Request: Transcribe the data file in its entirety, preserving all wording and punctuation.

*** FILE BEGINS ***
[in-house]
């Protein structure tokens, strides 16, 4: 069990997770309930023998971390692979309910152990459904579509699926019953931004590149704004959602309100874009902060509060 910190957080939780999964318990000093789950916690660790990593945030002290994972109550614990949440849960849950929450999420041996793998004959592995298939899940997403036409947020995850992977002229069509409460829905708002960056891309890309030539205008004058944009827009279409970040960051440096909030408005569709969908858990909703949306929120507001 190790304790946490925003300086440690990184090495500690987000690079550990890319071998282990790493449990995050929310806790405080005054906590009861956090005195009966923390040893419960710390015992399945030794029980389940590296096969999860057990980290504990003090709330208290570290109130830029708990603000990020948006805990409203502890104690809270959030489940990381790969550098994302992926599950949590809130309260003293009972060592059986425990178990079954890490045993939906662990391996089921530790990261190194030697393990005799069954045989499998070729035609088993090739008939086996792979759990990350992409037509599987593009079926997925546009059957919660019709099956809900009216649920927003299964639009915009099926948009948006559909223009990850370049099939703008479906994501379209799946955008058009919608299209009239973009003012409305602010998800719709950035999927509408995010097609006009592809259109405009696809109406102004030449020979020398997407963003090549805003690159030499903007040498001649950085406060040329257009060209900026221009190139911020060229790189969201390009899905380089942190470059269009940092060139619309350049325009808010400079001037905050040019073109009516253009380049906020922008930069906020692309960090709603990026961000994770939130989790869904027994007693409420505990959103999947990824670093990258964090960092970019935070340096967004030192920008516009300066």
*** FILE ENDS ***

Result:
[in-house]
């Protein structure tokens, strides 16, 4: 069990997770309930023998971390692979309910152990459904579509699926019953931004590149704004959602309100874009902060509060 910190957080939780999964318990000093789950916690660790990593945030002290994972109550614990949440849960849950929450999420041996793998004959592995298939899940997403036409947020995850992977002229069509409460829905708002960056891309890309030539205008004058944009827009279409970040960051440096909030408005569709969908858990909703949306929120507001 190790304790946490925003300086440690990184090495500690987000690079550990890319071998282990790493449990995050929310806790405080005054906590009861956090005195009966923390040893419960710390015992399945030794029980389940590296096969999860057990980290504990003090709330208290570290109130830029708990603000990020948006805990409203502890104690809270959030489940990381790969550098994302992926599950949590809130309260003293009972060592059986425990178990079954890490045993939906662990391996089921530790990261190194030697393990005799069954045989499998070729035609088993090739008939086996792979759990990350992409037509599987593009079926997925546009059957919660019709099956809900009216649920927003299964639009915009099926948009948006559909223009990850370049099939703008479906994501379209799946955008058009919608299209009239973009003012409305602010998800719709950035999927509408995010097609006009592809259109405009696809109406102004030449020979020398997407963003090549805003690159030499903007040498001649950085406060040329257009060209900026221009190139911020060229790189969201390009899905380089942190470059269009940092060139619309350049325009808010400079001037905050040019073109009516253009380049906020922008930069906020692309960090709603990026961000994770939130989790869904027994007693409420505990959103999947990824670093990258964090960092970019935070340096967004030192920008516009300066």